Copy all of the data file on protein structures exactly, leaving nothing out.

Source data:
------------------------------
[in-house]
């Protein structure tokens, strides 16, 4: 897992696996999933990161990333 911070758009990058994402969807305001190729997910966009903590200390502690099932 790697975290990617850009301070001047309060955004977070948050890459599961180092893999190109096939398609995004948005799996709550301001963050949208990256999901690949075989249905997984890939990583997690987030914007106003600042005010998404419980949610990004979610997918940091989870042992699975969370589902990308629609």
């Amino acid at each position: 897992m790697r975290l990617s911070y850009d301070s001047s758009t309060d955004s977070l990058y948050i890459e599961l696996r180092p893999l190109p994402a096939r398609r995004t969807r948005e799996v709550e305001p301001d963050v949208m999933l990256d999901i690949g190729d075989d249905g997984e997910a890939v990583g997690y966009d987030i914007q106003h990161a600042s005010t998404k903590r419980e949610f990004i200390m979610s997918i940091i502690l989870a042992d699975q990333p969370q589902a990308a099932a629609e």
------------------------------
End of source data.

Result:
[in-house]
């Protein structure tokens, strides 16, 4: 897992696996999933990161990333 911070758009990058994402969807305001190729997910966009903590200390502690099932 790697975290990617850009301070001047309060955004977070948050890459599961180092893999190109096939398609995004948005799996709550301001963050949208990256999901690949075989249905997984890939990583997690987030914007106003600042005010998404419980949610990004979610997918940091989870042992699975969370589902990308629609």
């Amino acid at each position: 897992m790697r975290l990617s911070y850009d301070s001047s758009t309060d955004s977070l990058y948050i890459e599961l696996r180092p893999l190109p994402a096939r398609r995004t969807r948005e799996v709550e305001p301001d963050v949208m999933l990256d999901i690949g190729d075989d249905g997984e997910a890939v990583g997690y966009d987030i914007q106003h990161a600042s005010t998404k903590r419980e949610f990004i200390m979610s997918i940091i502690l989870a042992d699975q990333p969370q589902a990308a099932a629609e």